Parents, Stop Idolizing Your Children

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Do not turn to idols or make for yourselves any gods of cast metal: I am the Lord your God.(Leviticus 19:4)

We read these prohibitions against idolatry, and too often we quickly pass over them. After all, idols are nothing more than man-made stone statues or carved pieces of wood, right? While idols can be created by human hands, idol worship is far more pervasive and serious. Idol worship is dangerous because an idol is anything we elevate and worship above God in our hearts.

Idols come in many different shapes and forms. Some idols are made of wood. Others are made of metal. But in western culture, some idols are even made of flesh and blood. Because in America, we’re tempted to idolize our children.

You may be thinking — correctly — that the Bible teaches children are a blessing from God. Children indeed are a blessing (cf. Psalm 127:3-5). Children are not the problem, and having children is not the problem. However, when we elevate children from a good thing to be celebrated to a god thing to be worshiped, we begin to dip into the dangerous waters of idol worship.

Many of us have been swimming in these dangerous waters, and we are not even aware of it. Here are four symptoms of a heart that has idolized children.

Symptom #1: Parents believe their children can do no wrong.

Our culture tempts us to believe that our children are in a state of perfection. American parents may not say it outright, but we often act like our children are incapable of messing up, sinning or doing wrong. When our children do wrong, we parents may try to shift the blame to another source.

When we act and think this way, we insinuate that our children are sinless beings.

Symptom #2: Parents believe their children have ultimate authority.

Children seem to run the show both inside and outside the home. Children that are worshipped as idols have absolute power. They determine what they want to do and what they do not want to do. They dictate their schedules, and if they don’t like a person that tries to hold them accountable, parents make sure that the other person changes in order for their child to get their way. A child that is worshipped will even tell the parents where and when they want to worship at a local church.

With this symptom, God doesn’t have the ultimate authority; our children do.

Parents who idolize their children are unable to say the word, “No.”

Symptom #3: Parents believe their relationship to their children is supreme.

The idol worship of children means that children are the supreme relationship in the life of the parents. This typically is observed as the best-friend parent model. Parents who worship their children place their children above growing in their relationship with God and with their spouse in order to be a best friend or “cool” parent.

Parents who idolize children make the relationship with the child their only focus in life.

Symptom #4: Parents believe they must sacrifice everything for their children.

Idols always require some type of sacrifice to be appeased. Parents who idolize their children spend everything they earn (plus some) to generate materialistic happiness in their children. They will sacrifice all of their time and energy to make their kids successful in some type of worldly pursuit like sports, music or academics. No resource is spared to elevate the success and happiness of their children.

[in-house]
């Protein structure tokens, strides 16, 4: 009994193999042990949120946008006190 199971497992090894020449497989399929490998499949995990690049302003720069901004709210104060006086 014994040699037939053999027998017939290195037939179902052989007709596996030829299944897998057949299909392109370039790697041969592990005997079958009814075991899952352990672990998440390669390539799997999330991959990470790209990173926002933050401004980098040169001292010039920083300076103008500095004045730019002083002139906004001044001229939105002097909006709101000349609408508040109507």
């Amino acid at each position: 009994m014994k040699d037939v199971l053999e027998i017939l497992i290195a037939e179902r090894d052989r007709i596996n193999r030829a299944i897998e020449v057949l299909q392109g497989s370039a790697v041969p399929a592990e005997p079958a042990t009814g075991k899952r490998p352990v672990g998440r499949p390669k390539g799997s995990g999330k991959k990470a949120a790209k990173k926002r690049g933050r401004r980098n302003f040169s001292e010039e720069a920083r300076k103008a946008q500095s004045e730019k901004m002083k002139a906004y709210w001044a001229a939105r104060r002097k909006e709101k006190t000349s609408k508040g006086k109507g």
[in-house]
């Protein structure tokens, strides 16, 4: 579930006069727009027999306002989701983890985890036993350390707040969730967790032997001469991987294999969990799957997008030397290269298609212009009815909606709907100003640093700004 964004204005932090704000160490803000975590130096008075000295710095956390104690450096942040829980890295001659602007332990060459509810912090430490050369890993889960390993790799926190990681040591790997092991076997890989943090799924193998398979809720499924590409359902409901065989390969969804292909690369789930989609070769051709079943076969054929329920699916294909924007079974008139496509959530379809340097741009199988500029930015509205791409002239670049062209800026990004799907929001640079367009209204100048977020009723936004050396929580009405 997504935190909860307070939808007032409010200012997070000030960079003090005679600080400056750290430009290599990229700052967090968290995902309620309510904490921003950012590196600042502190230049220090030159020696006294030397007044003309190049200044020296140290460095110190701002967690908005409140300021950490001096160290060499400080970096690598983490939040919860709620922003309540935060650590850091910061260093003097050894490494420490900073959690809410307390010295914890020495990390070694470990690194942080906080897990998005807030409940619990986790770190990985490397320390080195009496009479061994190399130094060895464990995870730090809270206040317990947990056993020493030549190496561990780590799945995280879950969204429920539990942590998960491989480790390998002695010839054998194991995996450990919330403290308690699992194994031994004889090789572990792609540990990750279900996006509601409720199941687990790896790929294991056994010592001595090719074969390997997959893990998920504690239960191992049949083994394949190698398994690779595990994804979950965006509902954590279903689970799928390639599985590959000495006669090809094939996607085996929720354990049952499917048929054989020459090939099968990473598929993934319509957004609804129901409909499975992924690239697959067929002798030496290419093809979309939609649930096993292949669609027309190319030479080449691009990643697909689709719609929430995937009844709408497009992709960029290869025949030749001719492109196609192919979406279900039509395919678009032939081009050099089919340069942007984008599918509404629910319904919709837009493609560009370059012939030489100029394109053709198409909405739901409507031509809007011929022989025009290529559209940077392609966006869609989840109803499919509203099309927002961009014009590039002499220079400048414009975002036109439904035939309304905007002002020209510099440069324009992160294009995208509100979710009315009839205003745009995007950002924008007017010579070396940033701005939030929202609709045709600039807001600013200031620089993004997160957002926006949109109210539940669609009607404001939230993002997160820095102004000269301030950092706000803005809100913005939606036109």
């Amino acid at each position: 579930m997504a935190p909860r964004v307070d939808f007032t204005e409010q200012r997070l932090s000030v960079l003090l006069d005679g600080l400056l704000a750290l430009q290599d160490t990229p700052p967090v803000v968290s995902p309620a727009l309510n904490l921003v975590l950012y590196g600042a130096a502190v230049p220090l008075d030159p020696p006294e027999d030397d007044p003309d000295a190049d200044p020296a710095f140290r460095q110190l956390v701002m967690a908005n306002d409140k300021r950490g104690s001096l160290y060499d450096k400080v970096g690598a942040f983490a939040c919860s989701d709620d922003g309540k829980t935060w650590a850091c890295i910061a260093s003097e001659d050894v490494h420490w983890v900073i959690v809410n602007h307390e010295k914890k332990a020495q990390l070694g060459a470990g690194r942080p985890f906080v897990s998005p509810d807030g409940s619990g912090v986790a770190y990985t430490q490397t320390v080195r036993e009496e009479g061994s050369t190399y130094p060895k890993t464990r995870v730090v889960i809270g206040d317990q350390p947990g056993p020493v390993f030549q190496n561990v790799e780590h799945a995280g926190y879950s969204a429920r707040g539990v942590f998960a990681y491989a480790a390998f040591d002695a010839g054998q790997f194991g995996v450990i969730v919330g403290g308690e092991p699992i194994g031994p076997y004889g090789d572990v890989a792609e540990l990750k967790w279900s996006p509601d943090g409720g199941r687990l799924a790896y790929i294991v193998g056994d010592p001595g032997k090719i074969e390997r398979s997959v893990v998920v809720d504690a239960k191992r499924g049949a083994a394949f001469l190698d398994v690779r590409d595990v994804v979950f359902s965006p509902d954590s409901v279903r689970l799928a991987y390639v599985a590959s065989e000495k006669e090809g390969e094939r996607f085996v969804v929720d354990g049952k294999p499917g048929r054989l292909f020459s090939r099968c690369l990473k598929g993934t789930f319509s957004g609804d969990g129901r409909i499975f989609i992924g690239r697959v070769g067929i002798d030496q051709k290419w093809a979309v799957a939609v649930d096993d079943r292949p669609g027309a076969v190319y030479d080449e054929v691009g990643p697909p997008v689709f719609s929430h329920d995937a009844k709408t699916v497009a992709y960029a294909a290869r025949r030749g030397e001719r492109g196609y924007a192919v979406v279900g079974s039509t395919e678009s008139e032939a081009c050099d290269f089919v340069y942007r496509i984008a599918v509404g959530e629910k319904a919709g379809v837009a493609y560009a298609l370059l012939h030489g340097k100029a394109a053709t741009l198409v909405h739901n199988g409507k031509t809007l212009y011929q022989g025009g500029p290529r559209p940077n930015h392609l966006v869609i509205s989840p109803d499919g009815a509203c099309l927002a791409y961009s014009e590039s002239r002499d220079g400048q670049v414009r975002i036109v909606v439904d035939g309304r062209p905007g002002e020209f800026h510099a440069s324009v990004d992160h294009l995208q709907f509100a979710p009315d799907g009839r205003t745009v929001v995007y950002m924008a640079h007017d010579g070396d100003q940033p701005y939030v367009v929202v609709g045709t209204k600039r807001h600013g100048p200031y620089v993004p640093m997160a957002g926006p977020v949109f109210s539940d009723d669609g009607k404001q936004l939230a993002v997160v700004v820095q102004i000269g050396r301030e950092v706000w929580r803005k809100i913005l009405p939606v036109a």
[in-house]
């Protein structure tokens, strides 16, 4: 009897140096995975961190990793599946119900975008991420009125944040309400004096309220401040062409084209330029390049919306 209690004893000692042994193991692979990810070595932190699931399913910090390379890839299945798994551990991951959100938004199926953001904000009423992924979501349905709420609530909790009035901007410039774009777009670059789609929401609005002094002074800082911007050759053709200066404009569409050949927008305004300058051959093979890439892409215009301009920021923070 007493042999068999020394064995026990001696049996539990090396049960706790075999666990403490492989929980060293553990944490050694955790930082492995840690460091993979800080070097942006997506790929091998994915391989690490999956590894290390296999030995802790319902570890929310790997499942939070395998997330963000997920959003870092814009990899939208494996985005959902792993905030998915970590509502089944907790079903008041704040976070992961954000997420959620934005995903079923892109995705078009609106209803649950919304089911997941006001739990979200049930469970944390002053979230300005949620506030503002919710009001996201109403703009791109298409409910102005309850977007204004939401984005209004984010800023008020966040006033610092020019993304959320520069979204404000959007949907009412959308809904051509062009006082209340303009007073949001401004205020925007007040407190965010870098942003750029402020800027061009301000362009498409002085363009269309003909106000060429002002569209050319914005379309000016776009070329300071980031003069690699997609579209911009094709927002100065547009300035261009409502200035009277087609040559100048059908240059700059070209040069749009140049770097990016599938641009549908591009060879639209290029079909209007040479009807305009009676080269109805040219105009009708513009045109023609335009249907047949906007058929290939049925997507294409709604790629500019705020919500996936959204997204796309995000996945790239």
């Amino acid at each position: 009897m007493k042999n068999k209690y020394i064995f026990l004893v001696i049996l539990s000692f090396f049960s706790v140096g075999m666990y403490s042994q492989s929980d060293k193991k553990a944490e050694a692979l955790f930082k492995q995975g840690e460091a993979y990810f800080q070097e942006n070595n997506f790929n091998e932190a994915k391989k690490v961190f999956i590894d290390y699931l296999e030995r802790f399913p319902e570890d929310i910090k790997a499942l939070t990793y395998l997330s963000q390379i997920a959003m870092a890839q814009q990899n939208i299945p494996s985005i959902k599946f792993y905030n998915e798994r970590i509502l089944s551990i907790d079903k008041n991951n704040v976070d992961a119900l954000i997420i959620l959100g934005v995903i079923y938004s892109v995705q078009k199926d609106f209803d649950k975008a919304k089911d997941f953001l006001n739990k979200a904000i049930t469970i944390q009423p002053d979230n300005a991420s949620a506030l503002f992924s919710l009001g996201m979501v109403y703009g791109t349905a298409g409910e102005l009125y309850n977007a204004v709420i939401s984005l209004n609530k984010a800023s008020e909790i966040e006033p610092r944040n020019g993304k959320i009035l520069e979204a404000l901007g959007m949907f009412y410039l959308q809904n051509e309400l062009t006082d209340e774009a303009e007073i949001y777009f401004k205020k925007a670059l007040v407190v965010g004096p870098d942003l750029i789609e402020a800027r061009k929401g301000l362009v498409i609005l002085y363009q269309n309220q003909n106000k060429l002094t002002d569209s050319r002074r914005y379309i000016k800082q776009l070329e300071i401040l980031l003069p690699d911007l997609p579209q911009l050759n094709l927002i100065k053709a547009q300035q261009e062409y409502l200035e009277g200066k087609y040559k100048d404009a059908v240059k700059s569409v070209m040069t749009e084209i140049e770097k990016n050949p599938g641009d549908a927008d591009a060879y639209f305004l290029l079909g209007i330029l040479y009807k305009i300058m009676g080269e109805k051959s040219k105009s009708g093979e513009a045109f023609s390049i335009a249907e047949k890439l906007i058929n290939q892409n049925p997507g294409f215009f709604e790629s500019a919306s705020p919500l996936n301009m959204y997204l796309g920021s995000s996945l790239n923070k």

Parents who idolize their children are unable to say the word, “No.” Instead, they sacrifice everything at the altar of their children.

Moving Beyond Idolatry

So what’s the solution? The solution is that we repent of the idolatry of children and place Jesus Christ back on the throne of our hearts. We must remember that Jesus Christ alone is sinless and that his sinless sacrifice on our behalf makes him the only worthy object of our worship. We must affirm that Christ has been given all authority and that his divinely inspired Word is the ultimate source of authority worthy of submission.

We must live out our faith through obedience to his authority, not the authority of our children.

Our relationship with our children is only temporary, but our relationship with the Lord is eternal. Thus our relationship with our children should never top our relationship to God — or even our relationship to our spouse.

We must sacrifice ourselves to live for Jesus Christ even in our parenting. This means that we are to raise our children in the ways of the Lord. We must sacrifice our lives to God, and teach our children that a life of dying to self for the glory of God is more satisfying than success or materialism.

As we begin to repent of our child idol worship, the world will see a gospel-driven type of parenting that may in fact be used as a tool for sharing the gospel to a world that is watching. We will parent with grace, instruction and biblical wisdom. The world will see that we don’t serve the idol of children, but the resurrected Jesus Christ that reigns on the throne of our hearts. The world needs to see our hearts shout to the Savior who is the sole object of our worship.

Worthy is the Lamb who was slain, to receive power, and wealth and wisdom and might and honor and glory and blessing! (Revelation 5:12)

This article originally published on Jan. 23, 2017.

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Jeremy Bell

Jeremy Bell serves as the Director of Certificate Services at Southeastern. He is a graduate of SEBTS (Th.M. and M.Div) and is a Ph.D. Candidate in Christian Ethics. Jeremy is married to Katie, and father of Avery, Landon, Addilyn, Lincoln, and Levi. You can find more of Jeremy's thoughts over at

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